With Indian milk production registering a growth rate of 6.28 per cent during 2014-16, the country's per capita milk availability is above the global average.
NEW DELHI: With Indian milk production registering a growth rate of 6.28 per cent during 2014-16, the country's per capita milk availability is above the global average.
Speaking during the inter-session meeting of the Parliamentary Consultative Committee of Ministry of Agriculture in New Delhi, Indian agriculture and farmers welfare minister, Radha Mohan Singh said that with this growth India has recorded a highest growth in the last ten years, which was about 4 per cent and three times more than the world average growth of 2.2 per cent.
India's per capita availability of milk in India is 337 gram/day as compared to the average world per capita availability of 229 gram/day, the minister said.
Milk production in India has increased from 22 million tonne in 1970 to 156 million tonne in 2015-16, which shows a growth of 700 percent during last 46 years.
Singh has said that milk production has become a major economic activity amongst rural households and farmers are adopting dairying along with agriculture for augmenting their incomes.
About 70 million rural households are engaged in milk production. The small and marginal farmers & landless labourer produce about one to three litres of milk per day and are responsible for production of most of the milk for the country, Singh opined.
About 78 percent farmers in India are small and marginal, who own about 75 percent of female bovine but own only 40 percent farm land. Milk contributes to one third of gross income of rural households and in case of landless its contribution is half in their gross income.
Agriculture Minister said that India continues to hold the number one position among milk producing nations of the world since 1998. India has largest bovine population in the world (18.4 percent share).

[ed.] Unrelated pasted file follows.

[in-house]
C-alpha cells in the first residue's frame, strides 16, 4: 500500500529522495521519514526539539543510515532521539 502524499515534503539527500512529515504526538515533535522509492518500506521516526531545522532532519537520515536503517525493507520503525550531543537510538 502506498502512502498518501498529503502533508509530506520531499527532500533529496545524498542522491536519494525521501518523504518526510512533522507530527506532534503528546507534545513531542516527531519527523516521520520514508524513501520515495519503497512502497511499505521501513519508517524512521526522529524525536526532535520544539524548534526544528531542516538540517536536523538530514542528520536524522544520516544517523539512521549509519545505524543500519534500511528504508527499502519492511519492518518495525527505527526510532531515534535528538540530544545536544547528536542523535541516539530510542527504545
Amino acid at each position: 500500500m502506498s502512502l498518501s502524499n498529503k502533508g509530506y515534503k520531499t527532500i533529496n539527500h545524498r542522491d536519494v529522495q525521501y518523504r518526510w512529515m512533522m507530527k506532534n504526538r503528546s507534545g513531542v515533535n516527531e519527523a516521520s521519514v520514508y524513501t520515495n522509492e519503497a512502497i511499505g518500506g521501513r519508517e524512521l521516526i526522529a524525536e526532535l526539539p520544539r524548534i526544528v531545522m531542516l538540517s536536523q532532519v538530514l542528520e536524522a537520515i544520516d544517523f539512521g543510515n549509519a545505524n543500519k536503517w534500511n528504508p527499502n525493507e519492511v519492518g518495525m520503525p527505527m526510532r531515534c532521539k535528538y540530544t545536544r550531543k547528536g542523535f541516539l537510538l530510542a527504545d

Singh said that during last two years 2014-16, milk production has registered a growth rate of 6.28 percent, which is more than last year growth rate of about 4 percent and more than three times higher than the world growth average of 2.2 percent. If wheat and paddy is combined together, even then, in Gross Value Addition (GVA) of Rs.4.92 crore in 2014-15, the contribution of milk is more than 37 percent.
About 54 percent of milk produced in the country is surplus, out of which about 38 percent is handled by the organized sector. The Co-operatives and private dairy organisations have equal share in it and women participation in dairying is about 70 per cent.
In order to encourage the farmers for increasing milk production, it is imperative that milk collection facilities need to be upgraded and farmers be given remunerative price for their produce. This is possible only when an effective management system is in place to link the farmers to the market. Shri Singh said that BPL households, small and marginal farmers will be encouraged to rear descript indigenous breeds.
Singh said that the National Bovine Breeding and Dairy Development Programme (NPBBDD) has been started in 2014-15 converging four existing programmes.
The objective of this programme is to prepare a comprehensive and scientific programme to meet the increasing demand for milk. The programme has two components – National Bovine Breeding programme (NPBB) and National Dairy Development Programme (NPDD).
The NPBB focusses on expanding field coverage for artificial insemination network, monitoring of programmes for indigenous breed development and conservation in the breeding areas.
The NPDD is focusing on creating and strengthening of infrastructure for milk unions/federations for production, procurement, processing & marketing of milk and training of dairy farmers and extension.
Image Credit: Indian Express